Author: Shelly Jones

The gift that Merlin J. Loew gave to Grant County is still giving, 38 years after his death, through the Merlin J. Loew Family Trust. This Trust will make final payouts totaling over $3 Million to 19 local nonprofit organizations listed as beneficiaries. On February 21, the Community Foundation of Grant County will host a celebration to commemorate Mr. Loew’s generosity and the amazing legacy he has left with the named nonprofits, their board members, and a few individuals that helped to steward the Trust over the years. President/CEO Dawn Brown stated, “Although it’s bittersweet when our donors pass away, to know we helped them leave a legacy of generosity is amazing. Mr. Loew is a prime example of the enormous impact one can have on a community when a planned gift is designated to your favorite charities through a will or estate plan.” Board of Directors Chairwoman, Georgette Miller stated, “The impact that Mr. Loew had, and will continue to have, on the Grant County community is truly a legacy. Mr. Loew was obviously a very generous man, and by setting up his trust and naming these 19 organizations, he continues to give back, even 38 years after his death. When...

Blanket Jackson. I never understood why Michael Jackson would name his son, Blanket. Celebrities, in general, never choose ‘normal’ names like Mary or John. Gweneth Paltrow chose Apple for her daughter; yes, like the fruit. And, Penn Jillette of Penn and Teller chose the name Moxie Crimefighter. Nothing says, ‘It’s a girl!’ like Moxie Crimefighter. But, Blanket—that one’s making a bit more sense to me this winter. We just experienced a polar vortex, where boiled water thrown from a pan outside freezes in mid-air; no wonder a fuzzy blanket readily becomes your favorite accessory. With temps and wind chills, both in the negative double digits, our thermostats had a hard time keeping up…no matter where they were set. We were on a strict 68-degree limit growing up, to keep the heating bills low. Recently, we were lucky if the indoor temp stayed at 68 degrees. So, blankets were essential. I used to have a favorite blanket. It was a muted green with the softest fleece on one side. Some friends got it for me for my birthday one year—from Comforts of Home when it was still in downtown Marion. I loved that blanket. Well, technically, I still love it—although I...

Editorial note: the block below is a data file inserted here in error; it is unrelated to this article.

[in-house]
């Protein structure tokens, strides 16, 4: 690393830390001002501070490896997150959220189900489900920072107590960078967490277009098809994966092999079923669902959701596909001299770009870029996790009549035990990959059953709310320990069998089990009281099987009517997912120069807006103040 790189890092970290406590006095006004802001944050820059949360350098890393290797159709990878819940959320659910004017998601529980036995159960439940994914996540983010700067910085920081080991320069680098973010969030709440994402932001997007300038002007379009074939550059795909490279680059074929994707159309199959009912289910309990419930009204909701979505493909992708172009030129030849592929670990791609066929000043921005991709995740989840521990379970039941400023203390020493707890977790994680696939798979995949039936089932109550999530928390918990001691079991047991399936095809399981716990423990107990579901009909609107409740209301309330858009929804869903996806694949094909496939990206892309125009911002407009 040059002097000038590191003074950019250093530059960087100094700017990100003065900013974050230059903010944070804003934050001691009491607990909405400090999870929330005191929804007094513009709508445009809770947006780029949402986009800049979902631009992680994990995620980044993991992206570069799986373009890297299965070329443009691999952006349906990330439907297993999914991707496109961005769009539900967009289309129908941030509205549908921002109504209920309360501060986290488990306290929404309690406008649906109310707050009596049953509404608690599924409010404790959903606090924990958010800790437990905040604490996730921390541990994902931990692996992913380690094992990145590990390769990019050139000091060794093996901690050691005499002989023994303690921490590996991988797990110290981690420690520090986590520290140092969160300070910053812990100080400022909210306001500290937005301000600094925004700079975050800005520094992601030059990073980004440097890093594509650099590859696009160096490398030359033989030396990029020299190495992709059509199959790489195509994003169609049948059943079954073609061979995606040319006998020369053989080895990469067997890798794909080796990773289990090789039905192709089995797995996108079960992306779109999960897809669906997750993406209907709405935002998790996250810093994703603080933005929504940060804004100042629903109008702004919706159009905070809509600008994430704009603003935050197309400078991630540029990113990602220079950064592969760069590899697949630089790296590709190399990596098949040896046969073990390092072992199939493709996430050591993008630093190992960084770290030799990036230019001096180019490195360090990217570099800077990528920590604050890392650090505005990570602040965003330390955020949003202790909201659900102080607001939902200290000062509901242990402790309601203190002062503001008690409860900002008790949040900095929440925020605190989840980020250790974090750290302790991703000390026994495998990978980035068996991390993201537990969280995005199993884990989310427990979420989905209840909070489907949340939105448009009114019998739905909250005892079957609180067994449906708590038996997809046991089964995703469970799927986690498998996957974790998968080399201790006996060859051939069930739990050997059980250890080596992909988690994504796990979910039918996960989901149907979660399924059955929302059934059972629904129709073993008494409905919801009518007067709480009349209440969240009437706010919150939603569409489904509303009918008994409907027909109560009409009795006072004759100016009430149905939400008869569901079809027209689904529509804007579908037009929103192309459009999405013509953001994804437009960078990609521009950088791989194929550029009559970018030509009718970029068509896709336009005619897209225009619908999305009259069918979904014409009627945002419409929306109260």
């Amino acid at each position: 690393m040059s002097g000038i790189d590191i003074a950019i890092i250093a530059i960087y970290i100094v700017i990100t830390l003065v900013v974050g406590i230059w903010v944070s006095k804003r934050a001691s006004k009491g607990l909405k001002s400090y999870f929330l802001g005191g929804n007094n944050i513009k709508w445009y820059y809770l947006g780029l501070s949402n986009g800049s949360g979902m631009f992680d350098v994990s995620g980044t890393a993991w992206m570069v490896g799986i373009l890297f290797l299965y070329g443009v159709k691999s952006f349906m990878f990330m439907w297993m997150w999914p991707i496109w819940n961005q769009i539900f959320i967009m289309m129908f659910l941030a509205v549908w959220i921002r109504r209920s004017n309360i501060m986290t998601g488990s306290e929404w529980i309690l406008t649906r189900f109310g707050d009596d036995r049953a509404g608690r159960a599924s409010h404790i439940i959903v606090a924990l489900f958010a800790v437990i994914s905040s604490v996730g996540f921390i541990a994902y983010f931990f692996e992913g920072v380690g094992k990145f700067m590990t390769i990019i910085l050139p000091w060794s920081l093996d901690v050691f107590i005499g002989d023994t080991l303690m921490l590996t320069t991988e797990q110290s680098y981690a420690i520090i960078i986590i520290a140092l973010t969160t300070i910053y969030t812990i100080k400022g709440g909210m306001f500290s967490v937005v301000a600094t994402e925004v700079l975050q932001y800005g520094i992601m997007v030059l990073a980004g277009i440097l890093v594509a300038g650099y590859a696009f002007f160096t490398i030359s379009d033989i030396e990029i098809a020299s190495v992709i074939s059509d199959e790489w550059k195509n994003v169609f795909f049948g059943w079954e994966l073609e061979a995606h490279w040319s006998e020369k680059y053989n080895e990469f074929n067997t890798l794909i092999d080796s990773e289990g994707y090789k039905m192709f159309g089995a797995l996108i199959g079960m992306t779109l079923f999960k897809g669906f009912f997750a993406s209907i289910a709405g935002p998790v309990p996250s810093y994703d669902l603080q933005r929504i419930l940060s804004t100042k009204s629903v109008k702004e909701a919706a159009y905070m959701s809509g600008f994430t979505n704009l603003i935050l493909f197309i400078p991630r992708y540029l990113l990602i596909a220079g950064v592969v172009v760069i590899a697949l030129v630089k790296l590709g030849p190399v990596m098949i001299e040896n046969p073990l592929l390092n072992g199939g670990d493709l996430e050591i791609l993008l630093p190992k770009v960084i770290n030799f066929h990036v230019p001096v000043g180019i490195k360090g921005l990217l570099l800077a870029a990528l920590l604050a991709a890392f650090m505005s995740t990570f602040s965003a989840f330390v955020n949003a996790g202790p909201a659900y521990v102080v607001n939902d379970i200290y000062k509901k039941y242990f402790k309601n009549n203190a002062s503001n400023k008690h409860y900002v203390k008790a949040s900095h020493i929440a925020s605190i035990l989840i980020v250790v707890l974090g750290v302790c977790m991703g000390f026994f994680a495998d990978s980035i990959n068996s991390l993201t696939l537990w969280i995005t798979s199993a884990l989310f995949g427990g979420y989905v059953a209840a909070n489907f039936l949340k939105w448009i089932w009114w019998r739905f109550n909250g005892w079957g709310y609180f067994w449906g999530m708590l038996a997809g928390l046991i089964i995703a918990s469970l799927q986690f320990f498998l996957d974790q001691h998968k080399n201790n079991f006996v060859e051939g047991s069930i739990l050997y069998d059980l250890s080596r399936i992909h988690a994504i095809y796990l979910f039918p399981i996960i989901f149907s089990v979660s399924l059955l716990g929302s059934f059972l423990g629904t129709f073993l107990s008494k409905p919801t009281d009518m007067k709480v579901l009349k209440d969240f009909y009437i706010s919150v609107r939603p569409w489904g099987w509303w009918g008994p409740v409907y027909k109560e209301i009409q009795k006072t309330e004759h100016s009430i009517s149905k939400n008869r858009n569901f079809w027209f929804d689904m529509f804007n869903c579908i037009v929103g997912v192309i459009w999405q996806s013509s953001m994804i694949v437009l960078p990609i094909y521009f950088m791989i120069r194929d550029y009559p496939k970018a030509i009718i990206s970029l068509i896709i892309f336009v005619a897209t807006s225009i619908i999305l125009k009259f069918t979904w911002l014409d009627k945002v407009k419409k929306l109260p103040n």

I’ve been tired this week.  All in favor of blaming winter say ‘aye’.  While it’s true that it’s dark when I wake up and dark when I get home from work, ultimately, I think that re-entry is hard…even if you love your job.  The time off during the holidays spoils you.  Cuddly blankets by the fire and predictable Hallmark movies on 24/7 where Nick (his name is Nick most of the time) always wins the girls heart in the end--you know this because he finally kisses her and the most beautiful white snowflakes begin to fall.  Add all that to staying up late, sleeping in later, decadent food, and the frivolity that extra time provides for friends and family and what do you get?  You get entering 2019 tired.  Or in my husband’s case, entering 2019 re-tired. I know what you’re thinking--how can someone so young and vivacious as me possibly be married to someone old enough to retire?  LOL!  Probably the same way I’m old enough to have a son with a beard!  Somewhere along the way, we blinked, and the years caught up with us. Beware, it happens when you least expect it. As most of you know, my husband...